Business establishments and public transportation units are now required to use the StaySafePH application to boost the country’s contract tracing efforts amid the coronavirus pandemic, Malacañang announced Friday.
The Inter-Agency Task Force on Emerging Infectious Diseases (IATF) approved Thursday Resolution 87, which requires private firms to adopt the country’s official contact tracing app.
The order came a week after the IATF ordered all departments and agencies at both national and local level to use StaySafePH amid criticisms that the Philippines “remains weak” in tracking down individuals who had a physical interaction with COVID-19 patients.
In a statement, presidential spokesperson Harry Roque said the task force approved proposals to implement the Safety Seal Certification Program.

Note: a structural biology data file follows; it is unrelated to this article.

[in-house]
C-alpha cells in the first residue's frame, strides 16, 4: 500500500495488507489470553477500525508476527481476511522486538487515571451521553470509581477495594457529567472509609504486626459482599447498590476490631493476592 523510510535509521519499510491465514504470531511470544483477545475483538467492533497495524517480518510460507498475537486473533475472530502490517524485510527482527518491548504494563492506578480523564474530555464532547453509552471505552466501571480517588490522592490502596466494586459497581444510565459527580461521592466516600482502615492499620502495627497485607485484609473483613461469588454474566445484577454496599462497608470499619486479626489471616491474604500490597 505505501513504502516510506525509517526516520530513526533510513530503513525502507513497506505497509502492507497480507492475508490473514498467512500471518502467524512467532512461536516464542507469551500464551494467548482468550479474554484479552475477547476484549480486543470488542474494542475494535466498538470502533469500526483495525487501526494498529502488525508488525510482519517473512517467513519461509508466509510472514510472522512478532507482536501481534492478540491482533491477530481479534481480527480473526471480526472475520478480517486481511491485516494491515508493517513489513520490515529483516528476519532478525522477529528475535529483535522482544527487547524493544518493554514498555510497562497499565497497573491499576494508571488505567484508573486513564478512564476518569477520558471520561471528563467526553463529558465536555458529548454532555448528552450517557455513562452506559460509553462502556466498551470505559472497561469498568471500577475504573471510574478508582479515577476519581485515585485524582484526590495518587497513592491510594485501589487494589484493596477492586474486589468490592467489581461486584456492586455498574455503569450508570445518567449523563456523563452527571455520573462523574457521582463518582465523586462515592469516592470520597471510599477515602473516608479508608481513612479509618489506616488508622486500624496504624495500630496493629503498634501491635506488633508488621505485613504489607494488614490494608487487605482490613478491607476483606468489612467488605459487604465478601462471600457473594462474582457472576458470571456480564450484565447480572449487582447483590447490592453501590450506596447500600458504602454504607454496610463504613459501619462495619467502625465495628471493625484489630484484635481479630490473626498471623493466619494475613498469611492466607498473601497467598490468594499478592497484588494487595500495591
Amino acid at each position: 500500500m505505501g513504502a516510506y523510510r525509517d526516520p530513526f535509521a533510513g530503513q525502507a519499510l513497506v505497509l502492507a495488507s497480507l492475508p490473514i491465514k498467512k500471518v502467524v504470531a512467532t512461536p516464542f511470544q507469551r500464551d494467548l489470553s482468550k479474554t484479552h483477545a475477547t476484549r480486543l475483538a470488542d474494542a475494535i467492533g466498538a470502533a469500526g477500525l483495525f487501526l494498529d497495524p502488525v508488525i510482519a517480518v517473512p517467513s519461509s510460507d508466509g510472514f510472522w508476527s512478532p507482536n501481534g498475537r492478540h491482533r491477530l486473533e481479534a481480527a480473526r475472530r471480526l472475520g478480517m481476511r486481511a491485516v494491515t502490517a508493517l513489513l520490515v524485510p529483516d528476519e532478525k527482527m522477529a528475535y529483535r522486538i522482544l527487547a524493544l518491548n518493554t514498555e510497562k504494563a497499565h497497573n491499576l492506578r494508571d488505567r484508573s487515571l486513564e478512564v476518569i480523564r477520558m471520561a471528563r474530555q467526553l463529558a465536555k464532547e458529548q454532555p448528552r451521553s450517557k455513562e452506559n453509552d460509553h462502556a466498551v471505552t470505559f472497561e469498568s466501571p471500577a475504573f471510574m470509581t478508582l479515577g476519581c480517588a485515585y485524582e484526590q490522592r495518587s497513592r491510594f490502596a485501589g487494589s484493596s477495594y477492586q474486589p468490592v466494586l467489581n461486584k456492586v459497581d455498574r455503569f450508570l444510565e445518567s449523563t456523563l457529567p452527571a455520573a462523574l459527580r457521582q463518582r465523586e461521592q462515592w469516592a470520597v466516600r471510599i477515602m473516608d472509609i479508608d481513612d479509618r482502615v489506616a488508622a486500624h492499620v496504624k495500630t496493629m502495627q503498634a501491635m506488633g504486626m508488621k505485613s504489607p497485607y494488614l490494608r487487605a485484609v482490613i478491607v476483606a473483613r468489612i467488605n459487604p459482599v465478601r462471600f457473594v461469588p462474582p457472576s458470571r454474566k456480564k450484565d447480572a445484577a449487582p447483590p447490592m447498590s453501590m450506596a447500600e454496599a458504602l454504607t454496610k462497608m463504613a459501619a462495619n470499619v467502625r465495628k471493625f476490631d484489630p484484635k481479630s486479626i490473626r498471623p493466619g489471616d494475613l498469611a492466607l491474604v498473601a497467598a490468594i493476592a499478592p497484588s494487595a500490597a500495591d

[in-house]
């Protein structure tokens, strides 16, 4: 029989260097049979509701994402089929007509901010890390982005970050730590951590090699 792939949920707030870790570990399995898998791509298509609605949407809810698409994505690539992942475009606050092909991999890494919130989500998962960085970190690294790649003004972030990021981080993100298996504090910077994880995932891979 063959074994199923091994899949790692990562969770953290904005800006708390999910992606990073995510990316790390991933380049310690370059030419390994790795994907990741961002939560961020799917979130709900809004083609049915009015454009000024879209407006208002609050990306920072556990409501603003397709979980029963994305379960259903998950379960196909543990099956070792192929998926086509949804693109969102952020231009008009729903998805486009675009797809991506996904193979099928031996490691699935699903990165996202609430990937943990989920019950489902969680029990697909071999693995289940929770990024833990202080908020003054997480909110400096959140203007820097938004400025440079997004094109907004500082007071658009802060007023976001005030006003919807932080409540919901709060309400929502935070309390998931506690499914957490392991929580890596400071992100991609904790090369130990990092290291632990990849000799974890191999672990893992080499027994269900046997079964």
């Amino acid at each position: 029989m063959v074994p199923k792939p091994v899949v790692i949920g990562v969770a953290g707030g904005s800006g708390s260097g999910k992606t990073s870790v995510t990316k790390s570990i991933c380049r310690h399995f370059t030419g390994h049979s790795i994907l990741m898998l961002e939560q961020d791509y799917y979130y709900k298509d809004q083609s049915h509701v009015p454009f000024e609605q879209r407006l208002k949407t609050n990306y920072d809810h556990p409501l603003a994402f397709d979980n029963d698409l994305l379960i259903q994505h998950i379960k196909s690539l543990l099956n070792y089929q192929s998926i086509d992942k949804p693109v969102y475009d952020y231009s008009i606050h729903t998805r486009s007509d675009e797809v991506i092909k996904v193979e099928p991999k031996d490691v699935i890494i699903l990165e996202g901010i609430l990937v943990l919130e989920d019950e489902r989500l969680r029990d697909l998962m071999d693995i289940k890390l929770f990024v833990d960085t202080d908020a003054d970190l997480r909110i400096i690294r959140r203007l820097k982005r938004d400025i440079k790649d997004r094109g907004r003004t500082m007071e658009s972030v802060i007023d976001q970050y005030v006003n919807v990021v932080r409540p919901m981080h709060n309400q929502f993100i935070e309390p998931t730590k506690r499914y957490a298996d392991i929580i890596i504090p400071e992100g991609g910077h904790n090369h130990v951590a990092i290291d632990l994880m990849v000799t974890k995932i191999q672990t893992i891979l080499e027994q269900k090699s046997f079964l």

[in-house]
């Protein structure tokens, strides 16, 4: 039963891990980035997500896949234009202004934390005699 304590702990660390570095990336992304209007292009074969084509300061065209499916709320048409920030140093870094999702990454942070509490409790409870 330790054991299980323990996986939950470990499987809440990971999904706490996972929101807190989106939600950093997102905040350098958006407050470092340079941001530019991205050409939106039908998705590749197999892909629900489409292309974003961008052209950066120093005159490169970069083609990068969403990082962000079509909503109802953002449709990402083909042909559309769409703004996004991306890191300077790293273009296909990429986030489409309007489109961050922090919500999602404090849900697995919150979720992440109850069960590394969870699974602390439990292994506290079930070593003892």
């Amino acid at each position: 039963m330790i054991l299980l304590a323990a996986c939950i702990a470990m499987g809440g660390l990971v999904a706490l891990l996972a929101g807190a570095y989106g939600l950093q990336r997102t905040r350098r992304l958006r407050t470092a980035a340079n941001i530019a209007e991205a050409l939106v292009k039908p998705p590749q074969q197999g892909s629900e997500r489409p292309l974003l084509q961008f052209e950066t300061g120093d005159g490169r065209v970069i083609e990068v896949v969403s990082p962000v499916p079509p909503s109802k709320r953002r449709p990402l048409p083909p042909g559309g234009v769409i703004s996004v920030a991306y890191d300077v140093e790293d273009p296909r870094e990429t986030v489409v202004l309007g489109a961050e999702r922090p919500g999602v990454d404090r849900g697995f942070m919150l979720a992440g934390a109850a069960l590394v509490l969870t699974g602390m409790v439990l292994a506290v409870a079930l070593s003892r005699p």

The requirements to secure a Safety Seal include the use of the StaySafePH application and the generation of its QR Code to be “displayed in all entrances,” Roque said.
“All establishments, such as government offices, private companies, hotels and business establishments and public transportation units are thus required to adopt the Safety Seal,” he added.
Roque, citing the IATF resolution, said the departments of trade, health, labor, local government, tourism, and transportation will issue a joint memorandum circular detailing the Safety Seal requirements.
Developed by MultiSys Technology Corporation, StaySafePH has an exposure notification feature that will inform users if they interacted with a COVID-19 patient.
Just like in a printed health declaration form, users will be asked to state whether they experienced COVID-19 symptoms to determine their health condition.
The app, formally launched in September, can be accessed through its website or downloaded by iOS or Android users.
StaySafePH was previously met with privacy concerns, but the government and its developer have assured the public that the system has safeguards against misuse.
The IATF has previously ordered MultiSys to turn over all data collected in StaySafePH to the Department of Health, including the app’s source code, data ownership, and intellectual property rights.